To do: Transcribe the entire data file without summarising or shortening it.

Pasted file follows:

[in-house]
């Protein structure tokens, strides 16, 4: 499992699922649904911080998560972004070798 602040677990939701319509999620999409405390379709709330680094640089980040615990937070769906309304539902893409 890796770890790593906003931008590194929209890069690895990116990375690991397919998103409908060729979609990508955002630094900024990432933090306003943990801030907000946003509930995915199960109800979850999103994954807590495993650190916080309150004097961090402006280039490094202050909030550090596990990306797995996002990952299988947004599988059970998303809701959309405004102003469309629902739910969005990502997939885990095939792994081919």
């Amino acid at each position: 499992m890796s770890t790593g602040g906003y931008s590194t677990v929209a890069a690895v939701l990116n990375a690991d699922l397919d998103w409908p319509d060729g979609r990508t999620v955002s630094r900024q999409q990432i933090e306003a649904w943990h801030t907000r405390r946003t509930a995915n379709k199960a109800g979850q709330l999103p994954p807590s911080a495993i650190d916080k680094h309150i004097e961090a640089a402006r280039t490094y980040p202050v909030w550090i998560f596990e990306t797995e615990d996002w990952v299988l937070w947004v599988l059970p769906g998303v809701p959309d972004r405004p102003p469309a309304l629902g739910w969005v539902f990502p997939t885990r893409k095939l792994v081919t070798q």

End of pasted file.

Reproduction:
[in-house]
């Protein structure tokens, strides 16, 4: 499992699922649904911080998560972004070798 602040677990939701319509999620999409405390379709709330680094640089980040615990937070769906309304539902893409 890796770890790593906003931008590194929209890069690895990116990375690991397919998103409908060729979609990508955002630094900024990432933090306003943990801030907000946003509930995915199960109800979850999103994954807590495993650190916080309150004097961090402006280039490094202050909030550090596990990306797995996002990952299988947004599988059970998303809701959309405004102003469309629902739910969005990502997939885990095939792994081919």
């Amino acid at each position: 499992m890796s770890t790593g602040g906003y931008s590194t677990v929209a890069a690895v939701l990116n990375a690991d699922l397919d998103w409908p319509d060729g979609r990508t999620v955002s630094r900024q999409q990432i933090e306003a649904w943990h801030t907000r405390r946003t509930a995915n379709k199960a109800g979850q709330l999103p994954p807590s911080a495993i650190d916080k680094h309150i004097e961090a640089a402006r280039t490094y980040p202050v909030w550090i998560f596990e990306t797995e615990d996002w990952v299988l937070w947004v599988l059970p769906g998303v809701p959309d972004r405004p102003p469309a309304l629902g739910w969005v539902f990502p997939t885990r893409k095939l792994v081919t070798q």